Since those spearing events new ways to kill lions have emerged. Of course “white hunters” took their trophy toll with heavy rifles, but these were by no means the only methods. The most insidious are snares and poison. These two lions, poisoned with Furadan, a compound banned in the USA and Europe, were photographed by Amy Howard after the killers had stripped their manes. I have blogged before about Furadan and you can find those stories by going to the index at right.

A typical snaring may take a lot longer to kill a lion, or any other victim. This one had been snared in the Serengeti NP when veterinarian, friend and former student Dr. Patrick Garcia came across it and watched its death throes. 

The good news is that in parts of Maasailand the killing has stopped and young men are now actively engaged in lion conservation. You can read all about it, and a whole lot more, in the Lion Guardian’s annual report here, and I urge you to take a look at it, even at the risk of taking you away from my own page. Check out the 2011 report to see how things have changed. This is an important stuff!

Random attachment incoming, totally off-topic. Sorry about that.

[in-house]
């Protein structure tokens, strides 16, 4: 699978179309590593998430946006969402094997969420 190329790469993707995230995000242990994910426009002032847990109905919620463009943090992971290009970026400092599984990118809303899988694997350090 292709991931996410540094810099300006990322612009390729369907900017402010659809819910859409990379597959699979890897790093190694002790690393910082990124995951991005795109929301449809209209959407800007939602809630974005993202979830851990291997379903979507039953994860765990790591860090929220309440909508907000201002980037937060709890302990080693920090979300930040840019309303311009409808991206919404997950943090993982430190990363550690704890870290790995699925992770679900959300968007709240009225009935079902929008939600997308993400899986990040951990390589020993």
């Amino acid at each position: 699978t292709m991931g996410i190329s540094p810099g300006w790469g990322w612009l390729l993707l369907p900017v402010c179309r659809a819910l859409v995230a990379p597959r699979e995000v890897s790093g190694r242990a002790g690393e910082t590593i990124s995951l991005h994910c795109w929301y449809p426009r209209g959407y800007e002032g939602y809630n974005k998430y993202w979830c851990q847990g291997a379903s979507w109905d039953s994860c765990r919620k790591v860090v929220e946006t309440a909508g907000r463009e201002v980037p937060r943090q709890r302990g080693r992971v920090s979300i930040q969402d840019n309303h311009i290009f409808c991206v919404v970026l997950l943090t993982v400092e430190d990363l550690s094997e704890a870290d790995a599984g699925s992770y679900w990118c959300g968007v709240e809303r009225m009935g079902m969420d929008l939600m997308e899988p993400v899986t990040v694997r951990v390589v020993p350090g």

Here is the picture taken by Leelah Hazzah of a moran named Mokoi using a telemetry receive to track one of the lions on the ranch.

Leelah, now more properly known as Dr. Hazzah, after receiving her PhD, is now the Lion Guardians Director, but of course the credit for initiating all the work goes to Dr. Laurence Frank of the University of California, Berkeley who has worked on large predators for over 40 years and is the Living With Lions Project Director.

As I said, a happy story. Long may it continue!